Court told police and soldiers assisted loyalist gang behind Dublin and Monaghan bombings
POLICE officers and soldiers allegedly assisted a notorious loyalist paramilitary gang in carrying out the Dublin and Monaghan bombings, the High Court has heard.
A judge was also told of claims that members of the security forces had advance knowledge of the attacks which resulted in the worst single atrocity of the Troubles.
Thirty-three people, including a pregnant woman, were killed and almost 300 others injured in coordinated, no-warning explosions during an evening rush hour in May 1974.
No-one was ever charged with carrying out the bombings which were blamed on the Glenanne Gang, a loyalist terror unit operating in mid Ulster at the time.
Survivors and those bereaved in the strikes are suing over alleged police and military collusion with the killers.
Writs have been issued against the Chief Constable, the Ministry of Defence (MoD) and government representatives claiming state representatives either aided the perpetrators or ran them as agents.
Details of the allegations were disclosed as the defendants appealed an order for disclosure of documents in the case.
Paul McLaughlin, acting for the Chief Constable and MoD, argued that jurisdictional points which would establish if the action has been brought in time should be dealt with first.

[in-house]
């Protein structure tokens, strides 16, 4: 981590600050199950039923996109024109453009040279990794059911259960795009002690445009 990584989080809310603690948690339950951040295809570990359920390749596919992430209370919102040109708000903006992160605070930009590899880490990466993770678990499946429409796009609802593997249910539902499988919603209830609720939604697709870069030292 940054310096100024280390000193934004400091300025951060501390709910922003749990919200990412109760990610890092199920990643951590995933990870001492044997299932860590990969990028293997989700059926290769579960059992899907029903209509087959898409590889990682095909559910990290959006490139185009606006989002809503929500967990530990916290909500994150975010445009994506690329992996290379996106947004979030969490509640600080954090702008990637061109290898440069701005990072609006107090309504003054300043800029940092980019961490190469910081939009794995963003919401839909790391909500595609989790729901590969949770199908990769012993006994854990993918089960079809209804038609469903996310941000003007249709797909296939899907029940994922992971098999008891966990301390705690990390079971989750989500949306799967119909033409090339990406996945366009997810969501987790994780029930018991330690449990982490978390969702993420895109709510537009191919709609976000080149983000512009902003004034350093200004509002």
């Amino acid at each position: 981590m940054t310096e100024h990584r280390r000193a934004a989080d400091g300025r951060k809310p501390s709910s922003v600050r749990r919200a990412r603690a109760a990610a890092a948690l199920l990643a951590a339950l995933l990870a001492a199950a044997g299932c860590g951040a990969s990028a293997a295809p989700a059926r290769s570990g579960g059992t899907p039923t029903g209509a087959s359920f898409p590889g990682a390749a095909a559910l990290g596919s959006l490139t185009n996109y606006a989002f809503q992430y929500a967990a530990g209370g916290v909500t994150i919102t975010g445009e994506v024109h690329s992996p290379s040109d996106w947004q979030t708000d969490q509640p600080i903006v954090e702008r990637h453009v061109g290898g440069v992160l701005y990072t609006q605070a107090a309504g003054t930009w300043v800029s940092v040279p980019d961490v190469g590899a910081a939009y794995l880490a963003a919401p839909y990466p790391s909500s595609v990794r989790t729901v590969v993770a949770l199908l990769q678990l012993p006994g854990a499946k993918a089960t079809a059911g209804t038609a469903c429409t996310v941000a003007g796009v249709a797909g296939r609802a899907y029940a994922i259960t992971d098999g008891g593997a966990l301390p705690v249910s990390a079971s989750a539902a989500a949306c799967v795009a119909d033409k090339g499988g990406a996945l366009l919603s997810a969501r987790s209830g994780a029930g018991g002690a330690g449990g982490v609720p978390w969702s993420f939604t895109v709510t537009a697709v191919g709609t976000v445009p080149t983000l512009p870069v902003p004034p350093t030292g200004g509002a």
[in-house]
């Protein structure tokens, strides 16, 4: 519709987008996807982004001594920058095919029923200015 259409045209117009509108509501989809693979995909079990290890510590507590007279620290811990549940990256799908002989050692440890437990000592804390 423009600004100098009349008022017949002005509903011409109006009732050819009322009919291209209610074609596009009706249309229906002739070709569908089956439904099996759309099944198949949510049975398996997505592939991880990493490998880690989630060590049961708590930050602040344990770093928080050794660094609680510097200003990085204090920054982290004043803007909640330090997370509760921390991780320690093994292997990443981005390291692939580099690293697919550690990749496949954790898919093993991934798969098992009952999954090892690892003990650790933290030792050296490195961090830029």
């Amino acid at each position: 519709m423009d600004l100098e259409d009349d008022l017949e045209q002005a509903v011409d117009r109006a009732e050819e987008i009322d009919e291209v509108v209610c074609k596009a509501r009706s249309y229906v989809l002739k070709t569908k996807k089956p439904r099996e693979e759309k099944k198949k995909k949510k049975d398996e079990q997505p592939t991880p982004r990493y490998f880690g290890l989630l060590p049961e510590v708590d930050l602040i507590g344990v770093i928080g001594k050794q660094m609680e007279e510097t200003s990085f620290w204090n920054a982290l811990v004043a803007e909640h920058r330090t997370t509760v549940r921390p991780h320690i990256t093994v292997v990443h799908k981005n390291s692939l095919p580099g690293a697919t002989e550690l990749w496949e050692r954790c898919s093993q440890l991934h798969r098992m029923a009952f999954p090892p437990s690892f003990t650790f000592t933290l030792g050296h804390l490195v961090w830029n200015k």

He also questioned the level of detail to back up some of the claims being made.
"This case is one where the defendants wish to challenge the propriety of pleadings at that level of generality."
Mr Justice McAlinden heard that the key allegation was that members of the security forces were part of the gang who carried out the sequential bombings.
Reference was made to three Ulster Defence Regiment members, and three Royal Ulster Constabulary officers - although their identities were not disclosed in court.
Another four individuals are named in the statement of claim without defining their alleged role, the court was told.
It was set out how the plaintiffs are seeking damages for negligence through "a tolerance of subversion", along with assault and battery, misfeasance in public office, and conspiracy to perform a public act.
Confirming that police and the military deny any liability or responsibility, Mr McLaughlin insisted the plaintiff must prove any of those involved in the bombings were serving members of the security forces.
He accepted that two of the RUC officers named as alleged perpetrators were serving in the force at the time.
But he said the third officer referred to only joined as a part-time reservist after the bomb attacks.
The hearing continues.